However, the identification of useful bacterial antagonists is problematic because in closely related species there is a high percentage of sequence similarity. The use of protein-encoding genes is a common analytical approach and often uses the sequence of the 16S rRNA gene for identifying bacteria and constructing phylogenetic trees11-13. Phylogenetic scrutiny executed with partial 16S rRNA and gyrA gene structures exposed the strains of the genus Bacillus that are linked to plants. The gyrA genetic factor that encodes the subunit A protein of DNA gyrase was used in taxonomic recognition of closely linked bacterial species of the B. subtilis species complex, for example, B. subtilis, B. amyloliquefaciens, B. velezensis, B. licheniformis, B. vallismortis, B. atrophaeus, B. sonorensis and B. mojavensis2. Prior to this study, the genetic characterization of 16S rRNA and gyrA gene sequences of Bacillus spp. was observed. The potential of the Bacillus spp. to control bacterial pathogens of potato was assessed and the production characteristic of lipopeptide antibiotic surfactin in biofilm formation was evaluated.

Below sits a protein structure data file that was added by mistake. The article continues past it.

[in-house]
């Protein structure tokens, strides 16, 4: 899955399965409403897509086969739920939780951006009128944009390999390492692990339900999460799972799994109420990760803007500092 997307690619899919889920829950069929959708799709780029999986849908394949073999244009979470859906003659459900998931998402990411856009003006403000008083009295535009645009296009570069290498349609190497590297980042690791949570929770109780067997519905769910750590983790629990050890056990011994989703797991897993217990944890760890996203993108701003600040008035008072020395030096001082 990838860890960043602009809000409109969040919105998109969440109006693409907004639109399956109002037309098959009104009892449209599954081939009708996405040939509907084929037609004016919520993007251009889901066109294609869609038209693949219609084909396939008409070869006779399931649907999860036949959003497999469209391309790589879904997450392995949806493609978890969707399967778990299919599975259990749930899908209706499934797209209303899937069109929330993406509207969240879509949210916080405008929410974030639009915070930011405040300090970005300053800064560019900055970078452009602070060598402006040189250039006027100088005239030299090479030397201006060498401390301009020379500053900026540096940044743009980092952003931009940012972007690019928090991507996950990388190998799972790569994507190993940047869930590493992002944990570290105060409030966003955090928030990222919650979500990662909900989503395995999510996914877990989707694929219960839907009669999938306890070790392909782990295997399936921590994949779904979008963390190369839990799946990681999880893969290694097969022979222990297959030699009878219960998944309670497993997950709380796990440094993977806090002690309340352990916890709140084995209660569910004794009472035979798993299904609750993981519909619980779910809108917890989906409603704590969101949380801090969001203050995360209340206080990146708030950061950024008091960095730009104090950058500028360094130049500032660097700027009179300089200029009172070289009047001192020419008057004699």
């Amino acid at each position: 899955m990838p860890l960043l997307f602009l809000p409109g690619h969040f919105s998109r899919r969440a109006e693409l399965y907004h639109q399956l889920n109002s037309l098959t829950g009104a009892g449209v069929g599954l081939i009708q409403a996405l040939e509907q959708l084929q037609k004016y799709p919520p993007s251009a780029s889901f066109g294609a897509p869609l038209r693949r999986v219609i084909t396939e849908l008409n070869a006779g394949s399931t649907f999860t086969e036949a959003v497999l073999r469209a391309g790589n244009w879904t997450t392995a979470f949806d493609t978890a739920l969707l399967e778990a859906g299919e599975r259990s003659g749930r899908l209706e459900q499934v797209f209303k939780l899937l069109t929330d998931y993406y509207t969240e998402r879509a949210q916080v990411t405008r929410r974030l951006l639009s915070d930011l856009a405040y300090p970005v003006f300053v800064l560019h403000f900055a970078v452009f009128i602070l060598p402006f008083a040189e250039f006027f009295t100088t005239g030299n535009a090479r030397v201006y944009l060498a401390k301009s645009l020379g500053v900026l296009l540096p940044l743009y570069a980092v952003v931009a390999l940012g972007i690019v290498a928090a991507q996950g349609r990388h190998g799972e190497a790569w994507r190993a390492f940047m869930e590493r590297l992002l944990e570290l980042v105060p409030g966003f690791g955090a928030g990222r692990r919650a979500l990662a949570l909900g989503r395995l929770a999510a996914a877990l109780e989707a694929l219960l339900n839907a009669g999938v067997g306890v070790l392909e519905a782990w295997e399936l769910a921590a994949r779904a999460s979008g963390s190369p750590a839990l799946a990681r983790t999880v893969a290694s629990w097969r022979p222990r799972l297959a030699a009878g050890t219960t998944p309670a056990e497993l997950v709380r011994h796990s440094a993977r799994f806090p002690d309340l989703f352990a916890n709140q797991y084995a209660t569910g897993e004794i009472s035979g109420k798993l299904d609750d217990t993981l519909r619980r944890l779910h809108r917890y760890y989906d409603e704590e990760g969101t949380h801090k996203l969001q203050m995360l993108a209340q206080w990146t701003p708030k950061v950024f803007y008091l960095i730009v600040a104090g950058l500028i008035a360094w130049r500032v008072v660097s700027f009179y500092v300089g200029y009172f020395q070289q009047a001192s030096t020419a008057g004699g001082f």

MATERIALS AND METHODS

Study area: This research worked in Bacterial Plant Pathology Laboratory, Faculty of Agriculture, Chiang Mai University, Thailand during August, 2017 to June, 2020.

Bacterial strain and phenotypic characterization: The four best antagonistic isolates of Bacillus sp. that were used in this study were provided by the Bacterial Plant Pathology Laboratory, Faculty of Agriculture, Chiang Mai University, including BB06 (from the rhizosphere of chili pepper), BB10 (from the rhizosphere of tomato), CF58 and CR74 (from the rhizosphere of potato). The media used were Nutrient Agar (NA) medium (3 g beef extract, 5 g peptone and 15 g agar per liter, pH = 7.0) and Luria-Bertani (LB) medium (10 g tryptone, 5 g yeast extract and 10 g sodium chloride per liter, pH 6.5).